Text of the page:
Issue #43 August 2021


If any discipline is haunted by the siren of a clean beginning, it is philosophy. The dream of clearing the table and starting anew is one which seems seductive and feasible enough. New beginnings! Since philosophy takes as its explicit object the very concepts with which it works, it seems possible that a single premise would suffice to clear the cache of the concepts, and begin developing anew, hopefully this time sailing past the knots and bugs of previous assemblages.

Unfortunately it doesn’t work like that. But the siren sings on.

In The Five Senses, Michel Serres contrasts the strategies by which Odysseus and Orpheus defeated the sirens. Odysseus ties himself to the mast of his ship, and steals the song while being deprived of movement. His ship charts a straight course, piloted by his sailors with plugged ears, deprived of their sensory horizon. Orpheus, on the other hand, just pulls out his lyre, leaving both senses and movement in play, and improvises. He jams with the sirens, and translates their sound into his own music, disarming it, inverting it. The original mash up.

Odysseus represents the analytic attitude. Truly beginning anew, truly forming one’s concepts immaculately from nothing, being impossible, one can still work as though it was, at the expense of tying one’s hand behind their back. Leibniz and Descartes.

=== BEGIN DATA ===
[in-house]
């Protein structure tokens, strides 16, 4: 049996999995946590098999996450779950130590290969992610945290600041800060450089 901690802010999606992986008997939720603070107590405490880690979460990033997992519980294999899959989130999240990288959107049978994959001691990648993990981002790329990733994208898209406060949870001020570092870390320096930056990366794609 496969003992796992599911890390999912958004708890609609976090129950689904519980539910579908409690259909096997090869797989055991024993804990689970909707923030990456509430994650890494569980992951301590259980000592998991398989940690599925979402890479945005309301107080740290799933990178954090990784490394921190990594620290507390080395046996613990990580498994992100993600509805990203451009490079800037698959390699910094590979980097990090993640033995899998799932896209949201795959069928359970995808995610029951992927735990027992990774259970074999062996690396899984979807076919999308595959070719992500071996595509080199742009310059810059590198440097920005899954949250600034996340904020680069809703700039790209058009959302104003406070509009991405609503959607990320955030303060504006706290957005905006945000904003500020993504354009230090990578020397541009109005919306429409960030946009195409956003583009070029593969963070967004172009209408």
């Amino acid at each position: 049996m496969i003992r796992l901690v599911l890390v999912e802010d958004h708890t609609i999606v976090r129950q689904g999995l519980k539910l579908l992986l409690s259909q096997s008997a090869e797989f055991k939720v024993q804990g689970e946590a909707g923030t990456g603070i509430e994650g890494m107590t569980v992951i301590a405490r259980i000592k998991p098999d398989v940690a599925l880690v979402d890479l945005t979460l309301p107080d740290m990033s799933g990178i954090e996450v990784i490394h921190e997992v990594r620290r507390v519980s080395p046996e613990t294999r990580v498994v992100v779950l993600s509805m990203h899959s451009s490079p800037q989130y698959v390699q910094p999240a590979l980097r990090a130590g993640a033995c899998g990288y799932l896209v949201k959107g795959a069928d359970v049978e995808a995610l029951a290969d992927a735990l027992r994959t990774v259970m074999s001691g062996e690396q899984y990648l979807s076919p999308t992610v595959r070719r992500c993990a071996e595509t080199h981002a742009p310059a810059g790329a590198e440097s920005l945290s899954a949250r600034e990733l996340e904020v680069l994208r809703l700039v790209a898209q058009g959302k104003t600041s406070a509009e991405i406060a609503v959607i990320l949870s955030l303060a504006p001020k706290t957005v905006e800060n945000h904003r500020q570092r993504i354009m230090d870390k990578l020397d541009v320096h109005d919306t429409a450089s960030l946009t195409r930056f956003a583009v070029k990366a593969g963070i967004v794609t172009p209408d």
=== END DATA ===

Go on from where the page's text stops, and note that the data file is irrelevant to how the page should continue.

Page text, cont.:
Orpheus represents the synthetic attitude – we take our beginnings in media res, and cobble the materials at hand together, inverting them and producing new children. We escape the deleterious assumptions of the past bedrock, upon which we’ve been fruitlessly turning, by fashioning it into new forms, bringing it to bear upon itself, and disarming its enchantment. A negotiation, an improvisation, a jam.

Odysseus forms his own center – as the boat trails past the rocks, the mast is a central point with an interminable gravity from which he steals the song and survives. For Orpheus, there’s not a center, only a pole, like a magnetic resonator, and a question of tension, of interacting forces. Accordingly, the center is cast to the winds, and everything becomes an endlessly developing, but fragilely provisional, network of relations…

We always have this choice when we dig into the foundation, pulling up the muck of sedimented and secret axioms. To power through by blinding or binding ourselves, or inverting things, and capturing the movement, as movement, in motion.

Cover illustration: Richard Anuszkiewicz, Norman Lassiter, “Trans-Lumina with Turquoise”, (1986), screenprint on paper, Smithsonian American Art Museum.


August 2021


Rebel Without a Cause – Reconstructing Free Will in Bergson

by Rowan Anderson

Spinoza, Nietzsche, and the Error of Free Will

by Daniel Pacheco

Émile Benveniste and Linguistic Necessity

by Trent Portigal

The Cult of Life: When the Drive to Life Becomes Deadly

by Arianna Marchetti

Hume's "Of Personal Identity"